Czech Republic: Can completely true statements be misleading?
The Czech Supreme Court has recently ruled on the issue of whether a true statement in an advertising spot may be inconsistent with good morals of competition, and may therefore be considered unfair conduct.
Unfair competition is unwanted conduct that interferes with competition. The law prohibits such actions, for the protection of other competitors and of customers. Anyone who comes into conflict with good morals of competition in economic relations by performing acts that may be detrimental to other competitors or customers, is acting unfairly. The evaluation of truthfulness (accuracy) of data that a competitor provides certainly cannot be the sole criterion for assessing the possible inconsistency of such conduct with fair competition. The Civil Code, similarly as the previous Commercial Code, expressly states on some merits of unfair competition that eligibility of deception occurs even when the information of itself is correct or true, if it can mislead because of the circumstances and context in which it was made.
The Supreme Court thus recently overturned the judgment of the Municipal Court which, in a case where they evaluated the harmony of negotiations with good morals, merely evaluated truthfulness of an assertion. The company that has been heavily promoting their products on television and on the Internet, with the statement of the goods being “as seen on TV”, demanded in court that the other competitor who was selling almost identical goods be prevented from using the phrase “as seen on TV” for its goods sold in its own online shop. The competitor’s products were only advertised in a television broadcasting campaign in a few spots (transmitted within a one month period), on a less viewed TV channel, and this being after the commencement of the court case.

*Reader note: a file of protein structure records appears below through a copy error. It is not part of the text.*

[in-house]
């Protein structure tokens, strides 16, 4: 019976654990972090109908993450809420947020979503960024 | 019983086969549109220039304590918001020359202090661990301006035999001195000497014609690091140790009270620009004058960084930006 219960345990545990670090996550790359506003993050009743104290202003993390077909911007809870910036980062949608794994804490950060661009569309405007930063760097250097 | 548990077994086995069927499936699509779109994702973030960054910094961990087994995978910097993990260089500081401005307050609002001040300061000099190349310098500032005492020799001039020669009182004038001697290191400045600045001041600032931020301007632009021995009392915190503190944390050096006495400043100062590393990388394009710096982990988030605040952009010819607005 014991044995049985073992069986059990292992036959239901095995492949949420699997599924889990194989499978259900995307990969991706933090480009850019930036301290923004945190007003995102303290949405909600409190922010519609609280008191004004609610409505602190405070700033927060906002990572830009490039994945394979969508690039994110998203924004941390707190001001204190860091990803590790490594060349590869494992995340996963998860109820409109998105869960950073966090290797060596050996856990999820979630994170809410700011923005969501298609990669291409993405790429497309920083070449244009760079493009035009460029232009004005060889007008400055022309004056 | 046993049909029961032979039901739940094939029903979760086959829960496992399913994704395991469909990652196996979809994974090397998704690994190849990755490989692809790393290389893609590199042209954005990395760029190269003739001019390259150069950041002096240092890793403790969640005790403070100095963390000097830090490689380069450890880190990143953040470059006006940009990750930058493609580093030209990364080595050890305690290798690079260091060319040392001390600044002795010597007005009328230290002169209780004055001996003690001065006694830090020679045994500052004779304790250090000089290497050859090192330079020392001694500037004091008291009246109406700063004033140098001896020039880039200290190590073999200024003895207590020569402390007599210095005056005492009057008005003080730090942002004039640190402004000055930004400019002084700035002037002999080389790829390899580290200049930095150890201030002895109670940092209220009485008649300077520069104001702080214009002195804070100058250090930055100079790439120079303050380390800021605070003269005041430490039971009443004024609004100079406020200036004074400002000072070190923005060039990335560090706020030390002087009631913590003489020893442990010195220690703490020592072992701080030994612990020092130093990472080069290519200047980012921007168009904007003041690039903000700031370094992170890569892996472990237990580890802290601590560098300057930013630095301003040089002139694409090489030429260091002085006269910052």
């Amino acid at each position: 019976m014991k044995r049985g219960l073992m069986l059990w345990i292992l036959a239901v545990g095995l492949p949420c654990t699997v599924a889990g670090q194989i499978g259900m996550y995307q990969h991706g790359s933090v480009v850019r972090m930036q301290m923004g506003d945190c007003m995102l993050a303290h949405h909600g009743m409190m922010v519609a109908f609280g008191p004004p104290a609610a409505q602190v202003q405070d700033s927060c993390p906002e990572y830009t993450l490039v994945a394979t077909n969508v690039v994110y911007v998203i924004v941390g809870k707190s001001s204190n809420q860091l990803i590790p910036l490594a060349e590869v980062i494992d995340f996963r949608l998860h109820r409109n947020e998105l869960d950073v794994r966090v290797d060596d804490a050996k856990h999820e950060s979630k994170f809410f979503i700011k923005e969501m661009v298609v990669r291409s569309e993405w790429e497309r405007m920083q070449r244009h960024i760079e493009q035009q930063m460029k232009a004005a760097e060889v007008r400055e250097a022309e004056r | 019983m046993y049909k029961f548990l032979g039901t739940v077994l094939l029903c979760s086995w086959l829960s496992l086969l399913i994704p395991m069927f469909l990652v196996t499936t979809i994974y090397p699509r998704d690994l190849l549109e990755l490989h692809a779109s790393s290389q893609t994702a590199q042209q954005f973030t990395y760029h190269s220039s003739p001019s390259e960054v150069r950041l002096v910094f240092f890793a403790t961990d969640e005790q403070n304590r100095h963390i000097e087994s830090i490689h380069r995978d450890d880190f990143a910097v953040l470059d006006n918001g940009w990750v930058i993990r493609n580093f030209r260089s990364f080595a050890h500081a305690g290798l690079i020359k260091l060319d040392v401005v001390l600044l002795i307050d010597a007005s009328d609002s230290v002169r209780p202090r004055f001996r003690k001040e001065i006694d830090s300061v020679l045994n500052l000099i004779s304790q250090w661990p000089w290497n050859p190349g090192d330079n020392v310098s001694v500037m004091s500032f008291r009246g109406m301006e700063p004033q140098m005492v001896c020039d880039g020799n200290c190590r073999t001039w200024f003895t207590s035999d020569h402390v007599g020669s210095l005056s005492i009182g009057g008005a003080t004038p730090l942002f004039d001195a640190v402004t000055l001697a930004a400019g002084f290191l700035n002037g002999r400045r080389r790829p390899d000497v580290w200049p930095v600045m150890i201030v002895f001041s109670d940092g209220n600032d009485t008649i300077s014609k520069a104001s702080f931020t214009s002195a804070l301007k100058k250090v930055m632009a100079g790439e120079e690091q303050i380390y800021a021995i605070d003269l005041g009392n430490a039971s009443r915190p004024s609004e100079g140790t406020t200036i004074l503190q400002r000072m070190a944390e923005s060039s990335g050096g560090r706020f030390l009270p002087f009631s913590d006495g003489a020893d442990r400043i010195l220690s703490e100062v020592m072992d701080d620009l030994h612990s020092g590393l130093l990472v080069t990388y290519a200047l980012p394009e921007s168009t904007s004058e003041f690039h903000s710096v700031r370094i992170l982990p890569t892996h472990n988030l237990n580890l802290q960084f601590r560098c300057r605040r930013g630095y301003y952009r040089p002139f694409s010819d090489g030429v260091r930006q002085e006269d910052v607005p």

The court, based on the facts of the case, stated that not only the condition that the acting must take place in economic relations, but also the condition that such acting must be contrary to the good morals of competition were met. Such acting, even though true after the broadcasting of several commercials, still has misleading and parasitic elements. In a situation where one company conducts a massive television campaign, and a competitor promotes products with almost identical names in television commercials on a tiny scale, it is clear that most customers consider the products of such a competitor to be the products of the company conducting the television campaign. Such a competitor would only “ride on the coat tails” of the other advertising campaign. The negotiations also fulfilled the third condition of unfair competition, concerning actions that may be detrimental to other competitors (e.g. drawing away customers from the company conducting the television campaign).
If, in the above situation, the correctness of the statement “as seen on TV” was the sole criterion in assessing the conflict with the good morals of competition, ad absurdum this indication could even be used for products that have only been presented on TV for as little as in a five-second spot. The practices of the competitor, described above, met all of the conditions to be considered unfair competition.